(8)   \begin{equation*} \begin{split} \textrm{slope of}~WW_b&=\frac{\left(\frac{m_1m_3}{-m_2}\right)\times\left(\frac{m_2m_3}{-m_1}\right)}{-m_3}\\ &=-m_3\\ \end{split} \end{equation*}

Suppose that the slopes of sides AB,BC,CA are a,ar,ar^2. PROVE that the quadrilateral AW_cWW_b is a parallelogram.

Set m_1=a,m_2=ar,m_3=ar^2. From equation (5):

    \begin{equation*} \begin{split} \textrm{slope of}~AW_c&=-m_1\left(\frac{m_3}{m_2}\right)^2\\ &=-a\left(\frac{ar^2}{ar}\right)^2\\ &=-ar^2 \end{split} \end{equation*}

From equation (6):

    \begin{equation*} \begin{split} \textrm{slope of}~WW_c&=-m_1\\ &=-a \end{split} \end{equation*}

From equation (7):

    \begin{equation*} \begin{split} \textrm{slope of}~AW_b&=-m_3\left(\frac{m_1}{m_2}\right)^2\\ &=-ar^2\left(\frac{a}{ar}\right)^2\\ &=-a \end{split} \end{equation*}

From equation (8):

    \begin{equation*} \begin{split} \textrm{slope of}~WW_b&=-m_3\\ &=-ar^2 \end{split} \end{equation*}

Thus, AW_c is parallel to WW_b, and WW_c is parallel to AW_b. There the parallelogram AW_cWW_b goes.

PROVE that W and W_a both lie on the median through vertex A, if the slopes of sides AB,BC,CA are a,ar,ar^2 in that order.

We’ve already seen that W lies on the median through vertex A in example 6 here.

To see that W_a also lies on the median through vertex A, recall that W_a was constructed from \triangle BCW. As such, the slope of the line WW_a is the product of the slopes of BW and CW divided by the negative of the slope of BC:

    \begin{equation*} \begin{split} \textrm{slope of}~WW_a&=\frac{\left(\frac{m_1m_2}{-m_3}\right)\times\left(\frac{m_2m_3}{-m_1}\right)}{-m_2}\\ &=-m_2\\ &=-ar \end{split} \end{equation*}

The slope of the median through vertex A is -ar, the slope of AW is also -ar, and the slope of WW_a is again -ar. Thus, the points A,W,W_a are co-linear together with the midpoint of BC.

(Main goal)

Suppose that the slopes of sides AB,BC,CA form a geometric progression a,ar,ar^2. PROVE that the lines AW_a, BW_b, CW_c are concurrent.

First consider the segment W_bW_c. In the parallelogram constructed in example 3, W_bW_c and AW are diagonals, so their midpoints coincide. Next, draw the lines BW_b and CW_c and extend till they intersect at \overline{W}, say. We claim that the line AW_a also passes through \overline{W}. This follows because the midpoint of W_bW_c lies on the median through A — as do W and W_a — so the line AW_a will go through \overline{W} (in fact, it is a median — extended if necessary — in \triangle W_bW_c\overline{W}).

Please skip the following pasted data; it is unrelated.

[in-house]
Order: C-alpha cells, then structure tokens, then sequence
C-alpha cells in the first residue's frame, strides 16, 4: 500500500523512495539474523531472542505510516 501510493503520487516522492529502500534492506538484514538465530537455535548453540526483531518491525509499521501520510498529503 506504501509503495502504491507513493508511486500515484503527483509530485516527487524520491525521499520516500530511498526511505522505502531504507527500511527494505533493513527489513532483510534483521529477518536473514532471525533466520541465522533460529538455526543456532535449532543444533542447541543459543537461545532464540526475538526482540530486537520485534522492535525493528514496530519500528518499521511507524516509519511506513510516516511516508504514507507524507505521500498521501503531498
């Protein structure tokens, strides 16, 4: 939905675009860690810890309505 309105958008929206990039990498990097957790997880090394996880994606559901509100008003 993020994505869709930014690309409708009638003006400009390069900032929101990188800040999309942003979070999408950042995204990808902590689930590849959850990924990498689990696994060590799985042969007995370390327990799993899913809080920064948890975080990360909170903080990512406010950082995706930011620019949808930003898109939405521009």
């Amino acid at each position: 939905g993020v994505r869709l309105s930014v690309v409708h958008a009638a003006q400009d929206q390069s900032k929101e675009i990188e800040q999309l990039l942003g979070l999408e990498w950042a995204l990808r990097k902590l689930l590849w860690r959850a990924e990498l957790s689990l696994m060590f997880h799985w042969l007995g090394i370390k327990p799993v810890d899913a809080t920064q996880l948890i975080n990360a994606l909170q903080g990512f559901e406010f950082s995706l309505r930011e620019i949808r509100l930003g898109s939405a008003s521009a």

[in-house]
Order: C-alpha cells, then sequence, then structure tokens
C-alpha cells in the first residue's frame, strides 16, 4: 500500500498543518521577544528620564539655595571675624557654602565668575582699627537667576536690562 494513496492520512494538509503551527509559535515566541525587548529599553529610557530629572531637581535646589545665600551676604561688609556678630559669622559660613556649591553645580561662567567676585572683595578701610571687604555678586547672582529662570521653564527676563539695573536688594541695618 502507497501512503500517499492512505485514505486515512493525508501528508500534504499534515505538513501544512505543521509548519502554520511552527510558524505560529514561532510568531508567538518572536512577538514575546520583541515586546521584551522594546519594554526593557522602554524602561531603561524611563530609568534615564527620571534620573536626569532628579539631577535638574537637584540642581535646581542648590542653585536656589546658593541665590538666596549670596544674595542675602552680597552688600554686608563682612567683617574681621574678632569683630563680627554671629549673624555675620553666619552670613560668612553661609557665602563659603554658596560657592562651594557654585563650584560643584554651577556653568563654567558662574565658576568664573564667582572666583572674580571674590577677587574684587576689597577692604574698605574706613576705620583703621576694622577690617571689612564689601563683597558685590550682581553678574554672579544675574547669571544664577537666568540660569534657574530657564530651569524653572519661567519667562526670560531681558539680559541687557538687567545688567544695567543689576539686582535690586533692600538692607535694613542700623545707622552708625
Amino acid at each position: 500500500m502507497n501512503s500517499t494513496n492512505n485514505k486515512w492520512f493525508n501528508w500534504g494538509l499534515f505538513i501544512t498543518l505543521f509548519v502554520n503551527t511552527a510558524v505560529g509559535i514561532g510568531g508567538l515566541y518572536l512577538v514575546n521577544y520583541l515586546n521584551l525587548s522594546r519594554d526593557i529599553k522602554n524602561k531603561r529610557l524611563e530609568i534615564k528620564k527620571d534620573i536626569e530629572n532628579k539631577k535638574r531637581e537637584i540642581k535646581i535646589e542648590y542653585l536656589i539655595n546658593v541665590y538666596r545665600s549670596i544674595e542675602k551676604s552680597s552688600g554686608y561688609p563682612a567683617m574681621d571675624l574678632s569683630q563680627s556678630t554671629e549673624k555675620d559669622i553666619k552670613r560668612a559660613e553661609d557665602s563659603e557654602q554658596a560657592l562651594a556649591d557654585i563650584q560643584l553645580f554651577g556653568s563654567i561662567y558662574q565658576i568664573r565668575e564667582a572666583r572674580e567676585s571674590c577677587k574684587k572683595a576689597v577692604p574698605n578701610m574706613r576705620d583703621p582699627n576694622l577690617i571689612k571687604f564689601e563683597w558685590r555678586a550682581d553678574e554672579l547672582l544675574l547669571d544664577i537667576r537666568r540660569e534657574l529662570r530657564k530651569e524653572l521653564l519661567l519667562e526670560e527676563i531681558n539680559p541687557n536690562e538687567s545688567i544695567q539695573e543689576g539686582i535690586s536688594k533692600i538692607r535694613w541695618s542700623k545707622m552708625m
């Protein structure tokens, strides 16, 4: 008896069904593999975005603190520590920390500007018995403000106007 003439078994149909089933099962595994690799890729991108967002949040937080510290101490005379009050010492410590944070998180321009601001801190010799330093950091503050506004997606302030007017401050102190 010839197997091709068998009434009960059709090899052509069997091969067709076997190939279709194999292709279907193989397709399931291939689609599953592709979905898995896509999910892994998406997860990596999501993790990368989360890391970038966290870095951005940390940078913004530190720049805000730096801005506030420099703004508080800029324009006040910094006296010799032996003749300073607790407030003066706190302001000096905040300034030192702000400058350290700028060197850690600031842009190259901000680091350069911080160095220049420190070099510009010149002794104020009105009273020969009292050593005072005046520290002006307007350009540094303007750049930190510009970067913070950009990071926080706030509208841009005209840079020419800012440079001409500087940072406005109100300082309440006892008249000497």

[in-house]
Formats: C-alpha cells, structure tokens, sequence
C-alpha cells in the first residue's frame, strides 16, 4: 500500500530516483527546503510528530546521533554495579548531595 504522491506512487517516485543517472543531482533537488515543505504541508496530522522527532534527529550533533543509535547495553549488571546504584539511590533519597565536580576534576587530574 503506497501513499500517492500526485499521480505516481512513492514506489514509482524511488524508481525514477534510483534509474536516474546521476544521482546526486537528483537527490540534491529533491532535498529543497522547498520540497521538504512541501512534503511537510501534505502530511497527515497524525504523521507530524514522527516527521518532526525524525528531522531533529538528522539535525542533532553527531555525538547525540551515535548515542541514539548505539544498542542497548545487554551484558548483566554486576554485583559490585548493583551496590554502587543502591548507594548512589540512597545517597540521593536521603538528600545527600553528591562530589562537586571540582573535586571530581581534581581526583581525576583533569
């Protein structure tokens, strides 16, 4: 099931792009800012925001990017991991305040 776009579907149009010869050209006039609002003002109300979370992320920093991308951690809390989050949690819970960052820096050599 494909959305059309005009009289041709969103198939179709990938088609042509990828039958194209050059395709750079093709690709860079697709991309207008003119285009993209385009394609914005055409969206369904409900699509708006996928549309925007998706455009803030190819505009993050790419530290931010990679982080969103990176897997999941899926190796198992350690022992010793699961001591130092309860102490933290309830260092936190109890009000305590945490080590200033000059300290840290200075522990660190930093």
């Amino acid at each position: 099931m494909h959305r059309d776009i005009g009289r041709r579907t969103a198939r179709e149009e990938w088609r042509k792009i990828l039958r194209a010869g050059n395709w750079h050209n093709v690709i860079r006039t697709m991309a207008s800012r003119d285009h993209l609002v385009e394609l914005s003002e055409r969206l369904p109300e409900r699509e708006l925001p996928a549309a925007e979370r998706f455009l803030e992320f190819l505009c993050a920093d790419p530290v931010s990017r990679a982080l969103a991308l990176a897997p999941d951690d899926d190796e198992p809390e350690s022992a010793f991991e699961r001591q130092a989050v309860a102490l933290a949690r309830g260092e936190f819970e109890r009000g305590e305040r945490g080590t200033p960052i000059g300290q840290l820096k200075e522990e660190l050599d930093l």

In any \triangle ABC, PROVE that \angle W_aWW_b=\angle C or \angle W_aWW_b=\pi-\angle C, \angle W_bWW_c=\angle A or \angle W_bWW_c=\pi-\angle A, \angle W_cWW_a=\angle B or \angle W_cWW_a=\pi-\angle B .

As usual, let the slopes be m_1,m_2,m_3 for sides AB,BC,CA. Consider \angle W_bWW_c for example. In equation (6) we saw that the slope of WW_c=-m_1, the negative of the slope of side AB. In equation (8) we saw that the slope of WW_b=-m_3, the negative of the slope of AC. Thus, the angle between WW_b and WW_c is either angle A itself, or its supplement.

Coordinates

In the case of triangles with slopes in geometric progression a,ar,ar^2, we’re able to explicitly determine the coordinates of the point of concurrence of the lines AW_a, BW_b, CW_c:

(9)   \begin{equation*} \begin{split} x&=x_3+\frac{(r^4-2r^3+r^2-1)(y_2-y_3)}{ar(r^5+r^4-3r^3+3r^2-r-1)}\\ y&=\frac{(r^5-r^3+2r^2-r)y_2+(r^4-2r^3+r^2-1)y_3}{r^5+r^4-3r^3+3r^2-r-1} \end{split} \end{equation*}

How does one identify x_3,y_2,y_3 from a given triangle? Well, easy: just arrange the slopes in such a way that they appear in the format a,ar,ar^2 for sides AB,BC,CA respectively. Then (x_3,y_3) are the coordinates of vertex C and y_2 is the y-coordinate of B. (Notice how the coefficients of y_2 and y_3 in the second equation in (9) add up to the denominator. So in a sense, they’re “weighted”.)

Given \triangle ABC with vertices at A(0,0), B(3,3), C(1.5,6), find the point where the lines AW_a, BW_b, CW_c concur.

The slopes of sides AB,BC,CA are 1,-2,4 in that order; they form a geometric progression of the form a,ar,ar^2. As specified in equation (9), we identify x_3=1.5, y_3=6, and y_2=3.

    \begin{equation*} \begin{split} x&=x_3+\frac{(r^4-2r^3+r^2-1)(y_2-y_3)}{ar(r^5+r^4-3r^3+3r^2-r-1)}\\ &=1.5+\frac{(16+16+4-1)(3-6)}{(-2)(-32+16+24+12+2-1)}\\ &=1.5+\frac{-105}{-42}\\ &=4\\ y&=\frac{(r^5-r^3+2r^2-r)y_2+(r^4-2r^3+r^2-1)y_3}{r^5+r^4-3r^3+3r^2-r-1}\\ &=\frac{(-32+8+8+2)(3)+(16+16+4-1)(6)}{-32+16+24+12+2-1}\\ &=\frac{-42+210}{21}\\ &=8 \end{split} \end{equation*}

The point of concurrence is at \overline{W}(4,8) as shown below:

Rendered by QuickLaTeX.com

Notice point W on the nine-point circle of the parent triangle ABC. Points W_c, W_a, W_b also lie on the nine-point circles of triangles ABW, BCW, CAW.

In the exercises we ask you to derive the following equation:

(10)   \begin{equation*} \scriptstyle AW^2+BW^2+CW^2=\frac{1}{2}\left(\frac{m_2^2+m_3^2}{(m_2-m_3)^2}AB^2+\frac{m_3^2+m_1^2}{(m_3-m_1)^2}BC^2+\frac{m_1^2+m_2^2}{(m_1-m_2)^2}CA^2\right) \end{equation*}

Don’t be intimidated by equation (10), especially with the slope terms m_1,m_2,m_3 that appear there; its derivation can be accomplished without coordinates. In fact, triangles ABW, BCW, CAW always have their slopes in geometric progressions — irrespective of what happens in the parent triangle ABC (exception: when one side of the parent triangle is parallel to the x or y axis) — and so a certain approximate pythagorean identity can be applied to derive equation (10).

In \triangle ABC, let a,ar,ar^2 be the slopes of sides AB,BC,CA. PROVE that AW^2+BW^2+CW^2=\left(\frac{r^4+r^2+1}{r^4-2r^2+1}\right)BC^2.

The side-lengths AB,BC,CA satisfy an approximate pythagorean identity:

    \[AB^2+CA^2=\frac{r^2+1}{(r+1)^2}BC^2\]

Using equation (10) with m_1=a, m_2=ar, and m_3=ar^2: